Around 100 people are expected at the 5.30am dawn ceremony in Antibes in the Alpes-Maritimes, and twice that number at the 11am main ceremony.
Anzac Day marks the anniversary of the landing of mainly Australian and New Zealand troops on the shores of the Gallipoli peninsula, Turkey, in 1915.
More than 11,000 troops from the Australia and New Zealand Army Corps (Anzac) were killed in the campaign and nearly 25,000 were injured.
Linda Blochet, general secretary and spokeswoman for the Anzac Antibes association (anzac-antibes.com), said the ceremony is open to all nationalities. She said: “At present, we fly five flags and sing five national anthems: Australia, New Zealand, Great Britain, Ireland, and France.
“It is attended by many French people, including town authorities and veterans’ associations, as well aS Antipodeans.
“The Royal British Legion is represented by retired Royal Navy commander Simon Jackson, who lays a wreath in memory of fallen British soldiers.”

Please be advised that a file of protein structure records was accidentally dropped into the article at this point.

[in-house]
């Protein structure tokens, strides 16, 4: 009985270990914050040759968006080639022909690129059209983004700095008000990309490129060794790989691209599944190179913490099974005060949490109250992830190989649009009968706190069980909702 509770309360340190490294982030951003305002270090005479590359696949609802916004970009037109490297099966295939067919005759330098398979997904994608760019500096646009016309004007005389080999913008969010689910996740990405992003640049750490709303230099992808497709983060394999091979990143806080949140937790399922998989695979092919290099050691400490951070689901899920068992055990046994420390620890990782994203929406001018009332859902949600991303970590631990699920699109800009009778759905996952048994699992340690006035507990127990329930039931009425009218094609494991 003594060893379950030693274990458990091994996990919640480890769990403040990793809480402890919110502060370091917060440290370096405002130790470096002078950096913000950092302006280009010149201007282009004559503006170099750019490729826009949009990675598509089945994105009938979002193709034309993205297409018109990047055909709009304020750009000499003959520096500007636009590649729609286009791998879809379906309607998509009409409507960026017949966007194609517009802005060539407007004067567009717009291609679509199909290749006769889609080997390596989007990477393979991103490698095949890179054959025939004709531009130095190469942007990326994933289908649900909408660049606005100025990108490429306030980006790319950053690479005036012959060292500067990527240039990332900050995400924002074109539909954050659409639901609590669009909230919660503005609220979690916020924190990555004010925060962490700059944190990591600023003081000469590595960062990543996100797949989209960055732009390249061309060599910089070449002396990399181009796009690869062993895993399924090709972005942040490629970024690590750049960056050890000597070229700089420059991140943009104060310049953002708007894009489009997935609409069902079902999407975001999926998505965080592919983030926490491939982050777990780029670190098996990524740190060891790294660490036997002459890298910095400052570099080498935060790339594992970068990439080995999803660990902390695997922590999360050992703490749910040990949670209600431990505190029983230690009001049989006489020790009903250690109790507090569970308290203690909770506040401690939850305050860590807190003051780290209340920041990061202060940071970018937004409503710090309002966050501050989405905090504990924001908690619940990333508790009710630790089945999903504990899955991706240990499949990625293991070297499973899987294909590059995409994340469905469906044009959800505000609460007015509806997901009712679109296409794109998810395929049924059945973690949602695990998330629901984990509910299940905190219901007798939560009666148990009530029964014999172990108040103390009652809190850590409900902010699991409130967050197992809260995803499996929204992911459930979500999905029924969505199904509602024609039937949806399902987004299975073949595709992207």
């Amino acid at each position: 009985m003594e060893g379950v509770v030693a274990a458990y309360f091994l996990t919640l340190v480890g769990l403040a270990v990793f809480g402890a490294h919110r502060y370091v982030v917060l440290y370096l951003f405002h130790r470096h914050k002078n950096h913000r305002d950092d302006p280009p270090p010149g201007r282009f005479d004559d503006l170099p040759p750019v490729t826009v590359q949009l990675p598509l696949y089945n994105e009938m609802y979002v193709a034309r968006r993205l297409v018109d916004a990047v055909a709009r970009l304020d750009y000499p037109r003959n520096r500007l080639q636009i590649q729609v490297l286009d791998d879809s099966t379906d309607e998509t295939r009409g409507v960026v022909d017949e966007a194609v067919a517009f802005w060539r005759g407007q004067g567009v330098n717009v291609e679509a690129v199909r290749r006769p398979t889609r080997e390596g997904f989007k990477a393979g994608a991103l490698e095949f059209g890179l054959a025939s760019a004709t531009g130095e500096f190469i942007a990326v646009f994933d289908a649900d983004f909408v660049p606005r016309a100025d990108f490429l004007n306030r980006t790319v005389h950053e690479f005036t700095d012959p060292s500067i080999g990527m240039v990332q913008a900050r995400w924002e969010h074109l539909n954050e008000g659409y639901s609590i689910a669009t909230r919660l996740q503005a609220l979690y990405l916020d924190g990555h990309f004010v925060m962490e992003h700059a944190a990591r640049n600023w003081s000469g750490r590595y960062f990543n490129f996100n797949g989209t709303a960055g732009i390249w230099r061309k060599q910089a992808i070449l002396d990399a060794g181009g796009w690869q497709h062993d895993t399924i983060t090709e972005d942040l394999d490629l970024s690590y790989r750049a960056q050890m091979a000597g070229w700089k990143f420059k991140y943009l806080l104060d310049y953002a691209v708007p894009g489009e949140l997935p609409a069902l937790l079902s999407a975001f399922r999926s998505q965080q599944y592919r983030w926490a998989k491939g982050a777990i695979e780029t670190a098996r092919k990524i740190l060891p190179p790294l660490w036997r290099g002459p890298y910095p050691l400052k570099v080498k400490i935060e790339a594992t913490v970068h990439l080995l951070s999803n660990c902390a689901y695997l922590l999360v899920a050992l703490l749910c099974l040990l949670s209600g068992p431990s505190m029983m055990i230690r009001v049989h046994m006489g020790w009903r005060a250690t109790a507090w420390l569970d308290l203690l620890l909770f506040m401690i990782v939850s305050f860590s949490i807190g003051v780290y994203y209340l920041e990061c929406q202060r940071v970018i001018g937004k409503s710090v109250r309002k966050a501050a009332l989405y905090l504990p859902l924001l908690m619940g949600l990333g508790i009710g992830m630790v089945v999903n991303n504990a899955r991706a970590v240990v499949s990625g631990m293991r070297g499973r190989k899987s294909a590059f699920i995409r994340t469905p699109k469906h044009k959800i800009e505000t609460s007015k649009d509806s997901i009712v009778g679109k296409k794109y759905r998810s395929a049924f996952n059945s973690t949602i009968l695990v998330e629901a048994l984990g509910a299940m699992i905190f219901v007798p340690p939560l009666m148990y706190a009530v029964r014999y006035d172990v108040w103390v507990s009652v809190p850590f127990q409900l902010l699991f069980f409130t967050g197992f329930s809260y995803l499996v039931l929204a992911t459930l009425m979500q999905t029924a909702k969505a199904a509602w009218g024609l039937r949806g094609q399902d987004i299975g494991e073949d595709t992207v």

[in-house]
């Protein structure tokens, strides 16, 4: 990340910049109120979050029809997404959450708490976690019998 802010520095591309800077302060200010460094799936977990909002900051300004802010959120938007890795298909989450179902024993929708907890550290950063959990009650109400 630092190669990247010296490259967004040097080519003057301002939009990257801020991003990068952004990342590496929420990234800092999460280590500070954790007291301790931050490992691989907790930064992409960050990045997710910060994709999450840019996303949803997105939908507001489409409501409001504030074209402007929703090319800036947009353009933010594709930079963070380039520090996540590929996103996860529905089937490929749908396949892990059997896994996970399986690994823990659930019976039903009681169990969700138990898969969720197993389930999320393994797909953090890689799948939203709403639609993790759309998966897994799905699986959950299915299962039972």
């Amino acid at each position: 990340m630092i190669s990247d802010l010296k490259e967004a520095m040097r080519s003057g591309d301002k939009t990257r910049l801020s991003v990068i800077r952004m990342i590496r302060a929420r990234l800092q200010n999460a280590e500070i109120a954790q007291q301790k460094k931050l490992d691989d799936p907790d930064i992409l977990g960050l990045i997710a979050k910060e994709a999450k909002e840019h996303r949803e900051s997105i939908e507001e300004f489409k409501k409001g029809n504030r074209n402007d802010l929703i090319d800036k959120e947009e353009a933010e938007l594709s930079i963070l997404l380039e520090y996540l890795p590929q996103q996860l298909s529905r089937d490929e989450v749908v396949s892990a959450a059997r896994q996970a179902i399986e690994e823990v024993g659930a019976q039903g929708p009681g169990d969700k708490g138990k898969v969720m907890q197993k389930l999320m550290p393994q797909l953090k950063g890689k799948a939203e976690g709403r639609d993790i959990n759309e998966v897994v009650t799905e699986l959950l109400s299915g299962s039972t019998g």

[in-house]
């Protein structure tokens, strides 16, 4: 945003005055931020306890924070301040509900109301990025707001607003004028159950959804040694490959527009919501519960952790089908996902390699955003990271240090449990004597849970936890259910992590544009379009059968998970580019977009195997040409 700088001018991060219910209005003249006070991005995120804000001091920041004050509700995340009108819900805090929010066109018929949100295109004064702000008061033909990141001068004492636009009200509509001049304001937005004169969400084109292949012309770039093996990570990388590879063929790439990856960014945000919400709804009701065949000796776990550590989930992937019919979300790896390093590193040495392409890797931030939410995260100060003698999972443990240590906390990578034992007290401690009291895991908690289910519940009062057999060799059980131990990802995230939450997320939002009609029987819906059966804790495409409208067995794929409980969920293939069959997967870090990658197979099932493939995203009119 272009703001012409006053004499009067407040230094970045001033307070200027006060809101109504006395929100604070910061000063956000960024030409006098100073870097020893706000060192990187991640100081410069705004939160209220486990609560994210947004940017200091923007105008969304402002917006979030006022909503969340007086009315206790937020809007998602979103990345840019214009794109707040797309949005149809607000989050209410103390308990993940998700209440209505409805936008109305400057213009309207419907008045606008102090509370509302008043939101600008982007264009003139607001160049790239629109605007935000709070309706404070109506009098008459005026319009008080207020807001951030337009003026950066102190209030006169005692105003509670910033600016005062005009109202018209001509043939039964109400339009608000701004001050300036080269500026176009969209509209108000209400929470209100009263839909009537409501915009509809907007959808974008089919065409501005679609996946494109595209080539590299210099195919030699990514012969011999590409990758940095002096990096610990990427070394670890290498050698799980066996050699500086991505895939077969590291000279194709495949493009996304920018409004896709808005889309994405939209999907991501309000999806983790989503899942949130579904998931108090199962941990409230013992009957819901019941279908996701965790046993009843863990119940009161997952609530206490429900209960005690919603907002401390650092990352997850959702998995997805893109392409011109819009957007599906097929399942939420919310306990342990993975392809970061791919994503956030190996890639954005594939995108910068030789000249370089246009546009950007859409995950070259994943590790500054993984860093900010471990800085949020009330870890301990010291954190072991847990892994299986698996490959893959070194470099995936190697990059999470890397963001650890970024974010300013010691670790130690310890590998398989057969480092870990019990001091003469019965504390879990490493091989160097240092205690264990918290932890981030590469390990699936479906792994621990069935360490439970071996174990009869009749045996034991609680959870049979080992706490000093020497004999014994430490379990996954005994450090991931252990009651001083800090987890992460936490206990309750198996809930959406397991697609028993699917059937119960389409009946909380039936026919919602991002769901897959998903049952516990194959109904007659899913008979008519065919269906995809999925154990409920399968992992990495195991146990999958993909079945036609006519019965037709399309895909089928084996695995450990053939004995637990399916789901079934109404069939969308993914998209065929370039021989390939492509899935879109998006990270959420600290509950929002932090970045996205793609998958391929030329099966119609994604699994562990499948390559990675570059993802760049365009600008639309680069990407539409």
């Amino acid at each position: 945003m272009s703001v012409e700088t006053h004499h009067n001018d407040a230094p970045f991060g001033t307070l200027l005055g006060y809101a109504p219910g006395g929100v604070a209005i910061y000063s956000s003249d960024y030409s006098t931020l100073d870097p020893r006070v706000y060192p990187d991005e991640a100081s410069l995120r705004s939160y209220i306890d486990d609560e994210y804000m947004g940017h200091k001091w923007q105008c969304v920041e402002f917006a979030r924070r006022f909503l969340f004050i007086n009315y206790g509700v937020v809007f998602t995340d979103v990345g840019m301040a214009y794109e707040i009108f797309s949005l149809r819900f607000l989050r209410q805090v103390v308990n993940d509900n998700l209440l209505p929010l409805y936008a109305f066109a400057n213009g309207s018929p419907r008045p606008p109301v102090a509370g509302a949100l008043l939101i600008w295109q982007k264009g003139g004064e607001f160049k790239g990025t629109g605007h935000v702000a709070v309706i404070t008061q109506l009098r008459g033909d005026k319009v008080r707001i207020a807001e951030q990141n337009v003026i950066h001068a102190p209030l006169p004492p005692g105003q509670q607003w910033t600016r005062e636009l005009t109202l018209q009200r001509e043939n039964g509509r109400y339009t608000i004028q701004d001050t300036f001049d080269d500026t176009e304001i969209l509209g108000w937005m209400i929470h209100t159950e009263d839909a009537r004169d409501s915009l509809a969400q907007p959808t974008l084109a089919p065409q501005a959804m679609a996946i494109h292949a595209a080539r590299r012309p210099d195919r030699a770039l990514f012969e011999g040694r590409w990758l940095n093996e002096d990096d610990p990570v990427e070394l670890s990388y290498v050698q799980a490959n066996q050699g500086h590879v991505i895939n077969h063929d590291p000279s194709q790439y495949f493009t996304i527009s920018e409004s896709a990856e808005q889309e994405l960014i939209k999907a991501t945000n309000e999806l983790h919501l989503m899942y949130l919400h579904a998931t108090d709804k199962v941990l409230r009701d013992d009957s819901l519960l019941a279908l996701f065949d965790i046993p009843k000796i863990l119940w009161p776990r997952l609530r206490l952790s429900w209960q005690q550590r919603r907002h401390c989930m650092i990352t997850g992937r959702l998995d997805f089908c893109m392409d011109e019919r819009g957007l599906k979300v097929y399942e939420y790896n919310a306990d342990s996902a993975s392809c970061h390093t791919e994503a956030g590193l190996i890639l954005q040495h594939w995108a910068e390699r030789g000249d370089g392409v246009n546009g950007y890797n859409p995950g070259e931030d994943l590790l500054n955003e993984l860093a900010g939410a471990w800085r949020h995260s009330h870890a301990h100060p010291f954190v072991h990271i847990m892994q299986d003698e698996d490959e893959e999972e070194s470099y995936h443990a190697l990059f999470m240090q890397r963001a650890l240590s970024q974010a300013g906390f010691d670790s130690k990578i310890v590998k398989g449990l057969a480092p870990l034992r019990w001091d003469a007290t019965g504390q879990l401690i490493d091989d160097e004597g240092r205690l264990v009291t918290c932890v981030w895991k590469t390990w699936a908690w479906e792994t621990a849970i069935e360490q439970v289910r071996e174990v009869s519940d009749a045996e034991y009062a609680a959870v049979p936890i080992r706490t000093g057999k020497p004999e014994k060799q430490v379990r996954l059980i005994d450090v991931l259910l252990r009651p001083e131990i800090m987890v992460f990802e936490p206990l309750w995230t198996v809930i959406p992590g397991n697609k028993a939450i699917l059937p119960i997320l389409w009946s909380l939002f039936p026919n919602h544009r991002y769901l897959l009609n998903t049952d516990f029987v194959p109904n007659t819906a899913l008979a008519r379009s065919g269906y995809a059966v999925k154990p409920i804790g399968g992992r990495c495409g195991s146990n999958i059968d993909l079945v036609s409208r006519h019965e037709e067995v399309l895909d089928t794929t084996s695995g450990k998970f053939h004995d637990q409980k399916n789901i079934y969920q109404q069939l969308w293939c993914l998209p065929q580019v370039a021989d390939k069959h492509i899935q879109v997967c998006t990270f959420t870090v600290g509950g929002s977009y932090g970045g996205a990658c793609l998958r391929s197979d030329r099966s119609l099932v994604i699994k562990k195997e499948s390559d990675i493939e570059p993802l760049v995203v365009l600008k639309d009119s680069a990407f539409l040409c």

The idea of holding a service in Antibes came to Royal Australian Navy veteran Steve Wright when he was working in the yachting industry based in Antibes in 2012.
He travelled all the way to Pas-de-Calais to find an Anzac Day ceremony and was so moved that he decided there should be one in Antibes.
This year will be the seventh time they have held the ceremony.
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